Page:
My Overly Honest Bipolar Journey.jpg2015 was a really rocky year for me. Mainly because I experienced my first round of hypomania (and had absolutely no idea that I was). I was impulsive, reckless, careless, irritable and harsh for no reason. I bounced back and forth between heightened confidence and crippling self-loathing. I drank a lot. I smoked cigarettes. I spent money I didn’t really have. I bleached all of my hair blonde and then chopped it all off a month later. I wore more revealing clothing (which isn’t normal for me) and even got a tattoo “just because” that I literally thought of on the drive to the tattoo shop. And I thought all of this was normal!

It was a time in my life where I was already questioning, “Who am I? What do I want in life?” I wrote off my recklessness as being young. I thought my rude comments and standoffish attitude made me appear stronger and more independent. I saw my vices as grown-up displays of how deeply wounded I was from the cruel, cruel world.

Hey, I promised humiliating honesty, didn’t I?

I have so many regrets from that year, so many embarrassing, cringe-worthy stories, but my biggest regret is how I treated other people. My hair is growing back, I’ve changed my wardrobe, and I guess, technically, I could get the tattoo removed. But I can’t take back harsh words and I can’t take back careless actions that hurt other people.

And I will always, always be sorry for that.

I still get mad at myself over it. And while I know that technically bipolar was the root of the problem, I still don’t feel I deserve any less blame. I’m trying to forgive myself, and trying to embrace that when we make mistakes, we can learn and change accordingly.

One night, early-November I found myself standing in the kitchen with my mom. I was hysterically crying that I had to change. It wasn’t any circumstance making me so miserable, it was just me. I couldn’t keep being angry all the time. And I was. I was so, so angry and it was rooted in this self hatred that I had for myself. I didn’t know who I was. I was so up and down and back and forth that I was just emotionally exhausted. I had panic attacks constantly. I knew that I couldn’t keep arguing with, yelling at, and treating the people that I loved in a way that was so hurtful.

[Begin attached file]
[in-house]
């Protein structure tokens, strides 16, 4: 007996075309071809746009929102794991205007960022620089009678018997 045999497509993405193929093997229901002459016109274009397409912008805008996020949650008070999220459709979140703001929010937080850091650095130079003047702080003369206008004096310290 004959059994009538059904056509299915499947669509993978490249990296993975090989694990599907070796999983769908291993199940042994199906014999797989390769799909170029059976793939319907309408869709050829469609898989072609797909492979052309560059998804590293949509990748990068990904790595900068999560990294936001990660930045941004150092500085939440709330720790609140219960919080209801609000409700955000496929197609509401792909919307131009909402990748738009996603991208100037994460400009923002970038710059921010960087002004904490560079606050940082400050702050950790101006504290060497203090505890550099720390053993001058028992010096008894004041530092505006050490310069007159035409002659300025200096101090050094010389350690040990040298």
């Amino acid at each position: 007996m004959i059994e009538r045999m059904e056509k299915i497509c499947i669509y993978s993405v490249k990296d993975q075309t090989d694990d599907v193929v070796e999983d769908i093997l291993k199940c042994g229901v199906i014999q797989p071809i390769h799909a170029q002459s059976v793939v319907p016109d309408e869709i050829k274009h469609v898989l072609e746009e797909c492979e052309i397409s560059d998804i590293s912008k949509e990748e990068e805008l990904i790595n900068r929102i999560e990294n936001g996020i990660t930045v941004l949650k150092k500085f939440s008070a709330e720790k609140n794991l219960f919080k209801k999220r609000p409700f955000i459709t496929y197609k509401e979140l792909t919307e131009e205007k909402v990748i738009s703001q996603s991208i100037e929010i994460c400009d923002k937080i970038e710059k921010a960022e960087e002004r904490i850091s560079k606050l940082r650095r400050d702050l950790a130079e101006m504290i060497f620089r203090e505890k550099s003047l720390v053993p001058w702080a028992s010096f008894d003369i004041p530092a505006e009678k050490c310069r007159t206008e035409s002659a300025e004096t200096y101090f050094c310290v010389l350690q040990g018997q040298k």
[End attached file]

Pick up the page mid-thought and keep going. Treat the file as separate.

I sat in a psychiatrist office not too many weeks later. Looking back now, I’m not sure why it took an entire year to realize I needed help. An hour later, she told me that all of my “symptoms”  were caused by type II bipolar disorder and she prescribed medication before requesting I come back in a few weeks.

The diagnosis was weird. It was like this huge weight off my shoulders. There was a reason I was being so terrible, feeling so terrible. I suddenly felt this huge sense of possibility of who I could be. I stopped thinking it was a flaw in character, but instead saw it as an illness to treat. My outlook changed, my attitude changed. Thank you, medication.

On the other hand, I felt embarrassed. There’s this huge stigma around mental health and no matter how hard I tried not to, and told myself I was being ridiculous, I felt a little ashamed. The first time I went to work, I felt like I had a flashing sign hanging over me blinking “bipolar, bipolar, bipolar.” I totally freaked myself out, and for no good reason.

And in the back of my head, I just kept thinking Damn, I’m going to have to deal with this my whole life. 

It was a weird combination of relief, possibility, embarrassment and dread.

But little by little, it became my new normal.

Now, in hindsight, as 2016 comes to an end, I have a little over a year of my bipolar diagnosis in the rearview. Believe it or not, I see having bipolar as this weird blessing.

Sure, that sounds a little crazy… but hear me out.

It has forced me to really listen to myself. Really, really listen to myself. I’ve realized that medication alone isn’t the fix-all, cure-all. I can now identify little cues that say, “Hey, you’re getting a little more on the depressed side of the spectrum!” And same goes for hypomania. Checking in on myself and my feelings is a skill, and one I am still perfecting.